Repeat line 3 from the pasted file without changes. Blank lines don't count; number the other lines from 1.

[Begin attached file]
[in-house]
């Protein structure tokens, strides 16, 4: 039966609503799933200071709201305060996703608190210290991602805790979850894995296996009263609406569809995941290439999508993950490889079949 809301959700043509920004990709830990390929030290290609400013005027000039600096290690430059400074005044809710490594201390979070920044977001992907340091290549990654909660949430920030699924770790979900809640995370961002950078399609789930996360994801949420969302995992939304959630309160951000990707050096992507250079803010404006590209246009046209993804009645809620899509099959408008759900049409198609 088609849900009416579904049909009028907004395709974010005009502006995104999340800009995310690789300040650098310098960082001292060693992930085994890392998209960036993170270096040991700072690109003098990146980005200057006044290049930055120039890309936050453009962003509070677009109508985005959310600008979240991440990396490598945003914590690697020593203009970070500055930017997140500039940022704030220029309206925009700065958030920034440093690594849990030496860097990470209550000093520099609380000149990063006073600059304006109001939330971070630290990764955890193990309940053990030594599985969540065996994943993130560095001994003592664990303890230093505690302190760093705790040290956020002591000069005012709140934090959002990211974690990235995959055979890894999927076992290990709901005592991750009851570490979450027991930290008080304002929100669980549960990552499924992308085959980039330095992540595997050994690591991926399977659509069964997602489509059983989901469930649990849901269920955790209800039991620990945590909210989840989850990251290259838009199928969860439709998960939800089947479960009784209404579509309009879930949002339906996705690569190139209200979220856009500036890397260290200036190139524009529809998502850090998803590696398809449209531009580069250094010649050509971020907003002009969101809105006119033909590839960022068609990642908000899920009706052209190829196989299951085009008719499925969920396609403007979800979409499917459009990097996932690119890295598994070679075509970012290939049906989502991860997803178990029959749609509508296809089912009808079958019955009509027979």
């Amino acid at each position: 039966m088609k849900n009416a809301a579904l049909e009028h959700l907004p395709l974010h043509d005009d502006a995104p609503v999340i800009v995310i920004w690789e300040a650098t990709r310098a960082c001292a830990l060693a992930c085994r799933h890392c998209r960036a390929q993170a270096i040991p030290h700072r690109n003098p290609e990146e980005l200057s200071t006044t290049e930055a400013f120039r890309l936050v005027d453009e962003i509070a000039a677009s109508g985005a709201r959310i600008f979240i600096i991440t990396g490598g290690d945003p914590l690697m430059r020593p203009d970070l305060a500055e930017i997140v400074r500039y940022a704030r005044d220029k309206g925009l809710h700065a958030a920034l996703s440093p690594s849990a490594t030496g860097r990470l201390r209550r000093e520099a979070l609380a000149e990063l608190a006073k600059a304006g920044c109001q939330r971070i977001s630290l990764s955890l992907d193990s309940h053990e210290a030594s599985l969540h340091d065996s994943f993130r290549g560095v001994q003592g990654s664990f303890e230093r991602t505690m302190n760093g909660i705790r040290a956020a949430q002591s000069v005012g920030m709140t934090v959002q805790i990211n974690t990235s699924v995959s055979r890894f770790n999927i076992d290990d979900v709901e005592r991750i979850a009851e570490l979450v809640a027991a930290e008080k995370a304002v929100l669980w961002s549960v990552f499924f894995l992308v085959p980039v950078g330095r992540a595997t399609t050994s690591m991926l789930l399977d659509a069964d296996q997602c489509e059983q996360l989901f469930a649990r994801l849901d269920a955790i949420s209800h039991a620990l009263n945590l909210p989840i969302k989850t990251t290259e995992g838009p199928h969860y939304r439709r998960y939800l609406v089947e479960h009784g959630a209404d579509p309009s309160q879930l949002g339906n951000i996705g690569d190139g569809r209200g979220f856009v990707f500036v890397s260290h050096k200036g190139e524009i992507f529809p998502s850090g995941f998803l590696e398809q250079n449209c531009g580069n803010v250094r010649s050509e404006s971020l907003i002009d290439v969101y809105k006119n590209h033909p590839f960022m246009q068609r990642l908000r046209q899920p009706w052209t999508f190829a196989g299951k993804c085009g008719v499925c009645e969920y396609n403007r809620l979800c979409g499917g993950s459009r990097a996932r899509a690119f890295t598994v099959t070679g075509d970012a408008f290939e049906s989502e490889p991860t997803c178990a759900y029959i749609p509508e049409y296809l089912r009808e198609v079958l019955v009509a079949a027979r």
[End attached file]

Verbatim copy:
């Amino acid at each position: 039966m088609k849900n009416a809301a579904l049909e009028h959700l907004p395709l974010h043509d005009d502006a995104p609503v999340i800009v995310i920004w690789e300040a650098t990709r310098a960082c001292a830990l060693a992930c085994r799933h890392c998209r960036a390929q993170a270096i040991p030290h700072r690109n003098p290609e990146e980005l200057s200071t006044t290049e930055a400013f120039r890309l936050v005027d453009e962003i509070a000039a677009s109508g985005a709201r959310i600008f979240i600096i991440t990396g490598g290690d945003p914590l690697m430059r020593p203009d970070l305060a500055e930017i997140v400074r500039y940022a704030r005044d220029k309206g925009l809710h700065a958030a920034l996703s440093p690594s849990a490594t030496g860097r990470l201390r209550r000093e520099a979070l609380a000149e990063l608190a006073k600059a304006g920044c109001q939330r971070i977001s630290l990764s955890l992907d193990s309940h053990e210290a030594s599985l969540h340091d065996s994943f993130r290549g560095v001994q003592g990654s664990f303890e230093r991602t505690m302190n760093g909660i705790r040290a956020a949430q002591s000069v005012g920030m709140t934090v959002q805790i990211n974690t990235s699924v995959s055979r890894f770790n999927i076992d290990d979900v709901e005592r991750i979850a009851e570490l979450v809640a027991a930290e008080k995370a304002v929100l669980w961002s549960v990552f499924f894995l992308v085959p980039v950078g330095r992540a595997t399609t050994s690591m991926l789930l399977d659509a069964d296996q997602c489509e059983q996360l989901f469930a649990r994801l849901d269920a955790i949420s209800h039991a620990l009263n945590l909210p989840i969302k989850t990251t290259e995992g838009p199928h969860y939304r439709r998960y939800l609406v089947e479960h009784g959630a209404d579509p309009s309160q879930l949002g339906n951000i996705g690569d190139g569809r209200g979220f856009v990707f500036v890397s260290h050096k200036g190139e524009i992507f529809p998502s850090g995941f998803l590696e398809q250079n449209c531009g580069n803010v250094r010649s050509e404006s971020l907003i002009d290439v969101y809105k006119n590209h033909p590839f960022m246009q068609r990642l908000r046209q899920p009706w052209t999508f190829a196989g299951k993804c085009g008719v499925c009645e969920y396609n403007r809620l979800c979409g499917g993950s459009r990097a996932r899509a690119f890295t598994v099959t070679g075509d970012a408008f290939e049906s989502e490889p991860t997803c178990a759900y029959i749609p509508e049409y296809l089912r009808e198609v079958l019955v009509a079949a027979r």